cow_rancher wrote: »
.....Water is my main concern, I have a 1/2 hp submersible pump that pumps to a storage tank and a 1/2 hp centrifugal booster pump that pressurizes the pressure tank....
Okay you're looking at two different things for off-grid power needs: one is the maximum power demand at any given time which tells you how big an inverter you need, the other is total daily Watt hours required which tells you how much battery capacity you need.
Technically a 1/2 HP pump is "373 Watts" but in reality it can draw a lot more. For accuracy's sake it is a good idea to measure the running current of the pump and if possible the start demand; getting a motor spinning against a head of water takes quite a bit more effort than keeping it spinning. If there is a locked rotor Amps for the motor use that for the maximum.
So let's say you need 1200 Watts for the pump and another few hundred for everything else. Then the total maximum Watts is <2000 and you don't need a 6kW inverter.
But you still need to know how long things run for. I know my water pump runs for 6 minutes because I turn it on manually midday to fill up the pressure tank while the sun is shining and the power from the panels would otherwise go unrealized. For most things you can plug them in to a Kill-A-Watt while using them under 'normal' circumstances and see how many Watt hours are used. From this info you can size a battery bank.
Now there is another issue; converting your 8.4 kW grid-tie array to recharge batteries. There are several ways of doing this, and one of them is to use the GTI's AC coupled to a Sunny Island or XW. Another is to install some switching on the array to power a high Voltage charge controller (up to 600V) or with some more re-wiring a standard Voltage charge controller (up to 250V). Which you choose depends on what sort of GTI system you have now, how fond you are of rewiring, and how much money you want to spend.
My "1/2" hp pump (see my .sig, deep well, 160' lift, 7GPM), logs 1.0Kw according to my XW 6048. It has been accurate for every other measurable load I've had on it (750w toaster, 1200w blow dryer) and it may be reflecting the Power Factor of the motor too, still the inverter needs to supply it, so maybe the batteries don't. You will, if you don't have a huge battery bank, need to have an interlock, to only allow 1 pump at a time to run, and increase your pressure tank size to reduce "starts" so you don't bleed the batteries down at night just to pump flush water for toilets.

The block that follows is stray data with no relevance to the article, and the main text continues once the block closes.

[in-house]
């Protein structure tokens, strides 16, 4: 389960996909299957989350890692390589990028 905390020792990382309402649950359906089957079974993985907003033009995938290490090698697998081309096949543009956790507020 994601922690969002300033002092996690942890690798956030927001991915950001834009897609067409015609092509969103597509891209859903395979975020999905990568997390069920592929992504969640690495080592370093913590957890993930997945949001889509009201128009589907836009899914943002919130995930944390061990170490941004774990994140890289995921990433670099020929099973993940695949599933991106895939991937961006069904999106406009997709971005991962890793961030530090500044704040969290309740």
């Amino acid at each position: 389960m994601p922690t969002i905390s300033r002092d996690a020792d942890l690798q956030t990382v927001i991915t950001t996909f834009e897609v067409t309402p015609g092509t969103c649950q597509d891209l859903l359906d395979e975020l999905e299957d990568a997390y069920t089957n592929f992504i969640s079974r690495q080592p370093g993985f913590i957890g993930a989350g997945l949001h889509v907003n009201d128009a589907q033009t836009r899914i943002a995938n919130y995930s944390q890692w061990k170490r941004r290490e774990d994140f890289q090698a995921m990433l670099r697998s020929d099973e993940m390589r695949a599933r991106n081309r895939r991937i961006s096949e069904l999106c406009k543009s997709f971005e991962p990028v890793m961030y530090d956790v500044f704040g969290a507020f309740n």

|| Midnight Classic 200 | 10, Evergreen 200w in a 160VOC array ||
|| VEC1093 12V Charger | Maha C401 aa/aaa Charger | SureSine | Sunsaver MPPT 15A
gen: http://tinyurl.com/LMR-Lister ,
Or go with pumps designed for low surge/off grid use...
Grundfos SQ-Flex (ac/dc/solar panel $$$$) or FLEX (AC $$) will only draw 800-900 Watts max and very little surge. The SQ-Flex pumps are really nice--The FLEX are also nice for AC systems and a bit less costly (as I understand, I am not in the solar biz).
There are other offgrid pumps that will only draw 300 watts or so.
http://www.solarpumps.com/pumpintropage.html (other poster here recommended)
Pump to a cistern with in well pump, then use a relatively inexpensive pump to pressurize the home (efficient, surface pump easy to access/repair).
You can even use a big/cheap genset to pump to a cistern for a few hours per week, then use the DC (or small AC) surface pump.
So I ended up with T-105+'s......when I came down to placing my order, I got them for $75 less then the US2200's
They were stamped as being filled with in the last 2 weeks, so I figured this was a no brainer.
Not sure what the difference between the regular T-105's and the plus's are...any idea?